Limits are everywhere I go these days. It seems as if almost every post I read and every question I answer on MyRACentral has an element of someone beating their head against the wall of limits. Of no longer being able to work, no longer being able to kick a ball around with their kids, of having trouble cleaning the tub and the feelings that come with this loss of normal. And outside of work, they are there, too. Someone I know struggles with finding worth and self-esteem in a life that is shrinking around them, questioning who they are now that they can do less. And yet another flails in frustration, alternating between anger and sadness, frequently reduced to tears and all of it because of limits.
And it is there within myself, as well. I'm getting closer to the release of The Book and reading writers’ blogs about what happens after your work is published, how to promote and get it passing before eyeballs of potential readers. And there are terrific recommendations about blogging, using social media like Twitter and Facebook, about responding thoughtfully to comments, replying to e-mails from readers, creating a network with other authors and leaving thoughtful comments on their blog posts and don't forget writing the next book and as quickly as possible. And I look at it all and am exhausted at the thought because I am at my limits now, usually whizzing past them in a whirl of activity and adrenaline that keeps me burning through my store of energy for the day and well into next week before I notice that perhaps I should stop and have a rest or that ache in my shoulder will become an injury. And I wonder how someone with a disability, high levels of chronic pain and significantly lower energy than your average person can ever make themselves a success. I am within spitting distance of having a book with myname on it and I wonder if it will do what I hope, which is get out there and be of use to people and in so doing, also be a bit of use to me, helping to pay the bills. Or will it all stutter to a stop and turn to nothing? Will it even be possible to make a living as an author with a disability?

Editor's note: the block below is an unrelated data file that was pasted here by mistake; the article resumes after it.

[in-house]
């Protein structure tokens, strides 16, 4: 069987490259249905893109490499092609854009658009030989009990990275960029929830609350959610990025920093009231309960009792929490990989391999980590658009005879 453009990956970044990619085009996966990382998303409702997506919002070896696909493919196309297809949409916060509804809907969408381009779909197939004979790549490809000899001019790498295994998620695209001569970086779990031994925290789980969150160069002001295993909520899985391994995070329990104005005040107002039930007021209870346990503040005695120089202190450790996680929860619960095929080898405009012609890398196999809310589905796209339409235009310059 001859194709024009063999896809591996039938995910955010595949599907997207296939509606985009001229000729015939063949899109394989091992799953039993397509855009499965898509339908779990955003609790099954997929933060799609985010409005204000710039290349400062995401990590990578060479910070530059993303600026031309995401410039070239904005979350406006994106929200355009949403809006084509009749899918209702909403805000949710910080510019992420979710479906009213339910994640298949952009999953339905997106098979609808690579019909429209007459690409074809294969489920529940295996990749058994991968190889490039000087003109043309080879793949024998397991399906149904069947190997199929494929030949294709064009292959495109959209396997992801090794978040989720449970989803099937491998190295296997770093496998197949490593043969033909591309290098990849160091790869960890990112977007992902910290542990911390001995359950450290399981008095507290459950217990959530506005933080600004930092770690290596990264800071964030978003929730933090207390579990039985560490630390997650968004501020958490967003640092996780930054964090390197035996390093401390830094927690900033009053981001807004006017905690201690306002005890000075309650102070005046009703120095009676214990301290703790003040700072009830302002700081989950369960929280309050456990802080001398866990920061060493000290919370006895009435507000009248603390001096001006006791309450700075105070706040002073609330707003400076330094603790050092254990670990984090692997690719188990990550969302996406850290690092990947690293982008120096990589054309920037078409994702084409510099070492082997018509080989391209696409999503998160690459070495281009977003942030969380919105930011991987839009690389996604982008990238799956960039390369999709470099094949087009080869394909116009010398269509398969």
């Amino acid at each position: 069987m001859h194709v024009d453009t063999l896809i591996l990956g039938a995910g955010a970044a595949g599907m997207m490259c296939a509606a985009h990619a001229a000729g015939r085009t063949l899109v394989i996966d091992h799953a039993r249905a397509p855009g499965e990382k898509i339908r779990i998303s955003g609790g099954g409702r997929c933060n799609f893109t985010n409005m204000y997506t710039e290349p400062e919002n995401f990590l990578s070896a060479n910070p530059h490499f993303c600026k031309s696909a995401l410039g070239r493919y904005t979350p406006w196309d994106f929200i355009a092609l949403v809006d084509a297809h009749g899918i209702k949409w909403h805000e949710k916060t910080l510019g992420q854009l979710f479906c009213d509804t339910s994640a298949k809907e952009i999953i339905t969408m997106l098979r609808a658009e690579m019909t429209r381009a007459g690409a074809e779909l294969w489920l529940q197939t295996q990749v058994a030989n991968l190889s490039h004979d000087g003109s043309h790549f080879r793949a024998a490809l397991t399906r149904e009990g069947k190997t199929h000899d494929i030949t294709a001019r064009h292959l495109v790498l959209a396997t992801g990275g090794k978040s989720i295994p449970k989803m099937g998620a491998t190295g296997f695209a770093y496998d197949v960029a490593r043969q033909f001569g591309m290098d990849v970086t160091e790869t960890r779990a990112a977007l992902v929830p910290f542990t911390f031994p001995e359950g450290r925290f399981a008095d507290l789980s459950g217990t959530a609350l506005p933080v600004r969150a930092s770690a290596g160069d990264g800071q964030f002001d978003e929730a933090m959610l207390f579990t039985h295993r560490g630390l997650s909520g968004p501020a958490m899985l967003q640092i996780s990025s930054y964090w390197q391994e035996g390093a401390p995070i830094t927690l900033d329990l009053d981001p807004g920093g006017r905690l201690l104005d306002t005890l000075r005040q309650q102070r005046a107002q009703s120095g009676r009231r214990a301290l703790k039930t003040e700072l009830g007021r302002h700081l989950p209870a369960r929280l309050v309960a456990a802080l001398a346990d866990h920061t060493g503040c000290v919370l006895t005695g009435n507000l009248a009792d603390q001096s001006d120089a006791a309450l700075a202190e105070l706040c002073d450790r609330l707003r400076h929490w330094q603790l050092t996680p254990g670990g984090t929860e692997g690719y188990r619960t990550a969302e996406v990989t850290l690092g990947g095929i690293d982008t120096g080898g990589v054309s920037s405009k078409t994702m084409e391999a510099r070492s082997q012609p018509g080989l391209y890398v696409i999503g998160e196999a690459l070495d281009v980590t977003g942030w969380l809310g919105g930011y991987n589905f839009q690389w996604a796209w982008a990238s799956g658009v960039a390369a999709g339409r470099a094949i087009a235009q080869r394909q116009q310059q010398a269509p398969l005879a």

When I try to help others, I speak of managing your expectations. Mention that planning to dance the Argentine tango when you are having trouble walking is perhaps setting yourself up for failure. I speak of patience, of putting one foot in front of the other - literally or metaphorically - and persevering, keep moving, keep going and you will get there eventually. And perhaps it won’t be dancing a perfect tango, but it might be moving to music in your own way and that is good, too. I suggest that life has a way of working out, that if something isn't happening now, it will when you're ready. That in the process of becoming ready, in the journey towards that goal, you sometimes find what you didn't know you were looking for and when you think about it all, you come to believe that everything happened at the exact right time.
I do believe all of this, know that life hardly ever takes a straight path to get to where you think you wanted to go. I know that the circuitous road can help you redefine your goal, can make you realize you wanted to zig instead of zag. That wherever you end up will be because you showed up and worked hard and lo and behold, it will probably be just the thing for you. And I know the key is to dream, but not get too specific in terms of dates and times because that way lies setting yourself up for failure yet again.
I know it is about looking at what you have, not what you don't have. That the way to being happy and finding joy, even when you're not quite – or anywhere near - where you thought you were going to be is to pay attention and see what you have, truly see and appreciate it.
But every now and again, when the limits are so very close, it's hard to see the forest for the tree you just rammed into.